Some other details in the film that were not so realistic—for example, the cardinals in the Vatican meet with rosaries dangling from their hands!—made me wonder how much some additional research and consultation could have contributed to this biopic.
A Great Way To Begin the Jubilee Year of Mercy
In addition to being the life of a saint, The Letters has a wonderful reflection on Blessed Mother Teresa’s life when the postulator for her cause highlights the role of suffering in the life of a follower of Christ. Some pious people, shocked by the honesty and depth of sufferings that Blessed Teresa described, would wonder that she could be named a saint. (Some people still mistakenly say that Blessed Mother Teresa shares the doubts of an atheist!) Didn’t her experience of the absence of God mean that her faith was not true, or at least it was shaken with doubt? Not at all, the postulator explains. Rather, the very darkness that she underwent—while she was utterly faithful to her mission and carried it out with great love and serenity—is the strongest testimony possible for her canonization.
Having a special devotion to Blessed Mother Teresa, I feel that any film that attempts to faithfully tell her life is a gift. And even though The Letters might fail in delivering on the promise of its title, it is still a moving and powerful portrayal of the life of one of the greatest saints of the twentieth century–a woman who truly lived the spirit of mercy. Going to the theaters and watching her life this weekend would make a great start to living the Jubilee Year of Mercy!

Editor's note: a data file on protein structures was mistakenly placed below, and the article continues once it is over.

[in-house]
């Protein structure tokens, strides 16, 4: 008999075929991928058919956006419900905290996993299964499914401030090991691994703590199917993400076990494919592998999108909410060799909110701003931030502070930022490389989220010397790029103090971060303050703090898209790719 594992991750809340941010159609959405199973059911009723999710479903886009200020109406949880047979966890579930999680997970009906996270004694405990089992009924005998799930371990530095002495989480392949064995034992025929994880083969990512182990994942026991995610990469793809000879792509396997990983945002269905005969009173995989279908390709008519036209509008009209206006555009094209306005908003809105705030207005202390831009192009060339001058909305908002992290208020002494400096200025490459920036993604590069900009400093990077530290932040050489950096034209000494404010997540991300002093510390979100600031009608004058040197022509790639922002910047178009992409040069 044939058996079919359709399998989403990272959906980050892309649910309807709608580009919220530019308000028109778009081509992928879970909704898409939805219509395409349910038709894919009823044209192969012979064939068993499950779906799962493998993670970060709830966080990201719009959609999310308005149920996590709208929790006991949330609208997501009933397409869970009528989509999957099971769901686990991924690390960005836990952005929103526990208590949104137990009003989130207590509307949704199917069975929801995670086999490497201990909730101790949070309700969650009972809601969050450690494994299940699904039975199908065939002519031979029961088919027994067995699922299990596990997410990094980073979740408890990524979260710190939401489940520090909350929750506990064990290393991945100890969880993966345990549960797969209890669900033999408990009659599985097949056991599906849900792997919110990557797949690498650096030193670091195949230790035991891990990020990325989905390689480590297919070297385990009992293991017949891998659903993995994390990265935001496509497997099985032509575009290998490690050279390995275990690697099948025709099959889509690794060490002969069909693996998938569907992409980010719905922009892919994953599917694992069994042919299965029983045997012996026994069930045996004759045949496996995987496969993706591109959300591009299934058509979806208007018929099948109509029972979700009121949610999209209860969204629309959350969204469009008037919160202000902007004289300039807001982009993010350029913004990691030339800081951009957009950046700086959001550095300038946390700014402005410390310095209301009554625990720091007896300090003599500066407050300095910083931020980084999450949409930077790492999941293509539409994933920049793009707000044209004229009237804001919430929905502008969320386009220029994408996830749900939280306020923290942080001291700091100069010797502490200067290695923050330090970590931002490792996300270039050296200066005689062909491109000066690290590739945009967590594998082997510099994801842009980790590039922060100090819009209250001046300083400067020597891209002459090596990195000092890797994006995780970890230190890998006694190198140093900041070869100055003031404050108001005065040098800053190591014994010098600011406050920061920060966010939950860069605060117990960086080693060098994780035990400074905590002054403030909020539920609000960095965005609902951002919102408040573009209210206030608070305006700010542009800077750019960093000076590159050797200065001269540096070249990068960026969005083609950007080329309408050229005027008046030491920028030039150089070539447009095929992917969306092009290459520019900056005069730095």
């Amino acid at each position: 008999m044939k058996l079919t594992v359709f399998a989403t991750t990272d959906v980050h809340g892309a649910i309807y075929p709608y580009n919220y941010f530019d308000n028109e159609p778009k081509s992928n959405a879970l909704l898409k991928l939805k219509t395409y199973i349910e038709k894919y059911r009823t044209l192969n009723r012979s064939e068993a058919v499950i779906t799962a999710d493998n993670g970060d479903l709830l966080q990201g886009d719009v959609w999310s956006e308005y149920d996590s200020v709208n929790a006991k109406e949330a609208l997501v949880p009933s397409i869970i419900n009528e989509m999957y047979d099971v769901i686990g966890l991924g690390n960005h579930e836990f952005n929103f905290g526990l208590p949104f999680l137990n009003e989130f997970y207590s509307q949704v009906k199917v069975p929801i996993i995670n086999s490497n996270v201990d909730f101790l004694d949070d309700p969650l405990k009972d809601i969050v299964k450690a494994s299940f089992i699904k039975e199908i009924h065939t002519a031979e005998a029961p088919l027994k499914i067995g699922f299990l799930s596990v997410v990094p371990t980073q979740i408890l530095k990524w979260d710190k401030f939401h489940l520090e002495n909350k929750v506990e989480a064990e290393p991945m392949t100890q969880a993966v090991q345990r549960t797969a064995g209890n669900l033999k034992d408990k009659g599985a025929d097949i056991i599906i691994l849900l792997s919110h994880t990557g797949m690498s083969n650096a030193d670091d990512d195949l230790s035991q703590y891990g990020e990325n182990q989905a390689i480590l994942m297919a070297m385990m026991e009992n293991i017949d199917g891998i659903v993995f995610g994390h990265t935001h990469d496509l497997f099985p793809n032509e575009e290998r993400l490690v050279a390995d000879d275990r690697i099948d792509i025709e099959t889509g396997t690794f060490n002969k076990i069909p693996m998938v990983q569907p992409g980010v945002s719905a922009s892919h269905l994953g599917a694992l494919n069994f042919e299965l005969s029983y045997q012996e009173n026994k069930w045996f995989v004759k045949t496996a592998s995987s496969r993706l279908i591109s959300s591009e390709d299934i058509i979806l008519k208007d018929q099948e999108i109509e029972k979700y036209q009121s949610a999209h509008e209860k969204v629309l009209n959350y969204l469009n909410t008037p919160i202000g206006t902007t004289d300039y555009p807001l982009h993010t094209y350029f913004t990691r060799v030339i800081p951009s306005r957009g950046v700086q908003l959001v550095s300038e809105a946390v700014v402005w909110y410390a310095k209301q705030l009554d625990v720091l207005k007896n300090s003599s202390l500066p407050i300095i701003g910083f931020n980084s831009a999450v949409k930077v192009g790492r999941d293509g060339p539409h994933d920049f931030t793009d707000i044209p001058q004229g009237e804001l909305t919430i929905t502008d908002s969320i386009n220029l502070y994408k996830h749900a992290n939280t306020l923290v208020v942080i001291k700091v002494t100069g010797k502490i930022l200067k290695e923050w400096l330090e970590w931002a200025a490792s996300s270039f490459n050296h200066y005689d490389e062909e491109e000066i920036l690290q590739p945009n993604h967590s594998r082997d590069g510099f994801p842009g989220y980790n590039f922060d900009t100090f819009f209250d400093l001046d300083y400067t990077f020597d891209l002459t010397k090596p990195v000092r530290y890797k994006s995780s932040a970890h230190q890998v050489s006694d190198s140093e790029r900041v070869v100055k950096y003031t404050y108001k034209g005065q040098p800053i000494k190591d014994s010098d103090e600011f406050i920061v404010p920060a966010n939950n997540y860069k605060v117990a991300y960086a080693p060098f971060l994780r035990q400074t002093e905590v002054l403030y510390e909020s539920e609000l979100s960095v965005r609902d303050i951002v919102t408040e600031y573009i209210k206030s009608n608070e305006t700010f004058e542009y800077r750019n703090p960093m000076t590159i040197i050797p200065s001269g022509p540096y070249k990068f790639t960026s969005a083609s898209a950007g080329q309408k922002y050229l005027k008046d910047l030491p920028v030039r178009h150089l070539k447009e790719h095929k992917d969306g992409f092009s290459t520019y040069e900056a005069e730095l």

For more information about the film, visit: www.TheLettersMovie.com
For a dicussion guide about the film, visit: http://www.theletterspublicity.com/
For a variety of perspectives on the film, visit: http://www.patheos.com/Entertainment/Movie-Club/The-Letters
Here a few favorite themes to ponder after seeing The Letters
Blessed Teresa responds to a “call within a call” while remaining obedient to the authority of the Church.
- The freedom and power in each of us to respond to God’s call.
Blessed Teresa insisted that starting her mission to serve the poor was her free choice—even though it was a response to God’s call and caused her endless hard and tedious tasks, great suffering, misunderstanding, and loneliness.
Note how Blessed Teresa describes her mission as “God’s work,” and tells journalists to interview the poor—that is where the real story is!
The Letters shows a little of Blessed Mother Teresa’s developing relationships with two of her students, who eventually joined her and became the first Missionaries of Charity. These relationships reveal a loving mother who shared some of the reasons for her joys and suffering, but who did not burden these young sisters with her spiritual desolation. These scenes hint at the warmth, inner beauty and strength of Blessed Teresa, and why she was so loved by those who knew her.